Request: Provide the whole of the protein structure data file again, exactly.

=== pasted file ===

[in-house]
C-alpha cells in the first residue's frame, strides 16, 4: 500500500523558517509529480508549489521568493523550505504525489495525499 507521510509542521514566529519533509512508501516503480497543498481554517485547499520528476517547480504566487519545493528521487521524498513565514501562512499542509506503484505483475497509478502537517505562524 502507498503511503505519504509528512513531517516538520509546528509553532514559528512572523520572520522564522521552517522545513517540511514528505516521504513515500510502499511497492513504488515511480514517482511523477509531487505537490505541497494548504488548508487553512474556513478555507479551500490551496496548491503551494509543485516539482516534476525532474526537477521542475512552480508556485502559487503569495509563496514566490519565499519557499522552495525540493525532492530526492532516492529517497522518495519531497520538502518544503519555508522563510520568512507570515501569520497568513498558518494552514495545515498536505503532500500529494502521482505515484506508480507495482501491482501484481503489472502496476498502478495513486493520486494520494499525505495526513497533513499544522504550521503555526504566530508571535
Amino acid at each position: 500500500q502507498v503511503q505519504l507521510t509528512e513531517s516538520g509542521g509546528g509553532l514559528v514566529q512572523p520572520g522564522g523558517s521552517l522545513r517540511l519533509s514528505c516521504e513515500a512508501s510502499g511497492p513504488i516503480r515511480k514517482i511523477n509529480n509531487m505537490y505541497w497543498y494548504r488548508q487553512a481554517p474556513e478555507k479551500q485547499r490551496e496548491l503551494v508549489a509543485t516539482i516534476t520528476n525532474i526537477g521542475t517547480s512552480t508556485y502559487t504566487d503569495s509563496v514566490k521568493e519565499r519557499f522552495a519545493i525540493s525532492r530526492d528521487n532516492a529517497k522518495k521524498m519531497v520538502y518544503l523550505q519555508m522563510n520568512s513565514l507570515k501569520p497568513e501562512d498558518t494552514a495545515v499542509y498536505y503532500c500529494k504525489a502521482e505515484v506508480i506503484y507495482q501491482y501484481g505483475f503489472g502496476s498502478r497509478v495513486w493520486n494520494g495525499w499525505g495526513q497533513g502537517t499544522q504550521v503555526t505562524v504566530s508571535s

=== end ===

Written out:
[in-house]
C-alpha cells in the first residue's frame, strides 16, 4: 500500500523558517509529480508549489521568493523550505504525489495525499 507521510509542521514566529519533509512508501516503480497543498481554517485547499520528476517547480504566487519545493528521487521524498513565514501562512499542509506503484505483475497509478502537517505562524 502507498503511503505519504509528512513531517516538520509546528509553532514559528512572523520572520522564522521552517522545513517540511514528505516521504513515500510502499511497492513504488515511480514517482511523477509531487505537490505541497494548504488548508487553512474556513478555507479551500490551496496548491503551494509543485516539482516534476525532474526537477521542475512552480508556485502559487503569495509563496514566490519565499519557499522552495525540493525532492530526492532516492529517497522518495519531497520538502518544503519555508522563510520568512507570515501569520497568513498558518494552514495545515498536505503532500500529494502521482505515484506508480507495482501491482501484481503489472502496476498502478495513486493520486494520494499525505495526513497533513499544522504550521503555526504566530508571535
Amino acid at each position: 500500500q502507498v503511503q505519504l507521510t509528512e513531517s516538520g509542521g509546528g509553532l514559528v514566529q512572523p520572520g522564522g523558517s521552517l522545513r517540511l519533509s514528505c516521504e513515500a512508501s510502499g511497492p513504488i516503480r515511480k514517482i511523477n509529480n509531487m505537490y505541497w497543498y494548504r488548508q487553512a481554517p474556513e478555507k479551500q485547499r490551496e496548491l503551494v508549489a509543485t516539482i516534476t520528476n525532474i526537477g521542475t517547480s512552480t508556485y502559487t504566487d503569495s509563496v514566490k521568493e519565499r519557499f522552495a519545493i525540493s525532492r530526492d528521487n532516492a529517497k522518495k521524498m519531497v520538502y518544503l523550505q519555508m522563510n520568512s513565514l507570515k501569520p497568513e501562512d498558518t494552514a495545515v499542509y498536505y503532500c500529494k504525489a502521482e505515484v506508480i506503484y507495482q501491482y501484481g505483475f503489472g502496476s498502478r497509478v495513486w493520486n494520494g495525499w499525505g495526513q497533513g502537517t499544522q504550521v503555526t505562524v504566530s508571535s